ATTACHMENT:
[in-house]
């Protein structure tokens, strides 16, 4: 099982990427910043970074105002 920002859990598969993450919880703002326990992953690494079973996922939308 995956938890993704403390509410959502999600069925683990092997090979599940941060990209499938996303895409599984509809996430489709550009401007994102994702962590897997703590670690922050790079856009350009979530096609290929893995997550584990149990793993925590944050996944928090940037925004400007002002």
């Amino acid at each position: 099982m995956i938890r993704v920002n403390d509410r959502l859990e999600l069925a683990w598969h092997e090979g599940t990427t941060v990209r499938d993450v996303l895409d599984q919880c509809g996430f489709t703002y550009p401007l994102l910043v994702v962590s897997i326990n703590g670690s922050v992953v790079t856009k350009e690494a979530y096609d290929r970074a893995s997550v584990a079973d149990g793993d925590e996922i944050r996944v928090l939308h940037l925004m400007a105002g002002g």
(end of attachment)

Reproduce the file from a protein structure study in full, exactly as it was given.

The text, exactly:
[in-house]
């Protein structure tokens, strides 16, 4: 099982990427910043970074105002 920002859990598969993450919880703002326990992953690494079973996922939308 995956938890993704403390509410959502999600069925683990092997090979599940941060990209499938996303895409599984509809996430489709550009401007994102994702962590897997703590670690922050790079856009350009979530096609290929893995997550584990149990793993925590944050996944928090940037925004400007002002």
């Amino acid at each position: 099982m995956i938890r993704v920002n403390d509410r959502l859990e999600l069925a683990w598969h092997e090979g599940t990427t941060v990209r499938d993450v996303l895409d599984q919880c509809g996430f489709t703002y550009p401007l994102l910043v994702v962590s897997i326990n703590g670690s922050v992953v790079t856009k350009e690494a979530y096609d290929r970074a893995s997550v584990a079973d149990g793993d925590e996922i944050r996944v928090l939308h940037l925004m400007a105002g002002g």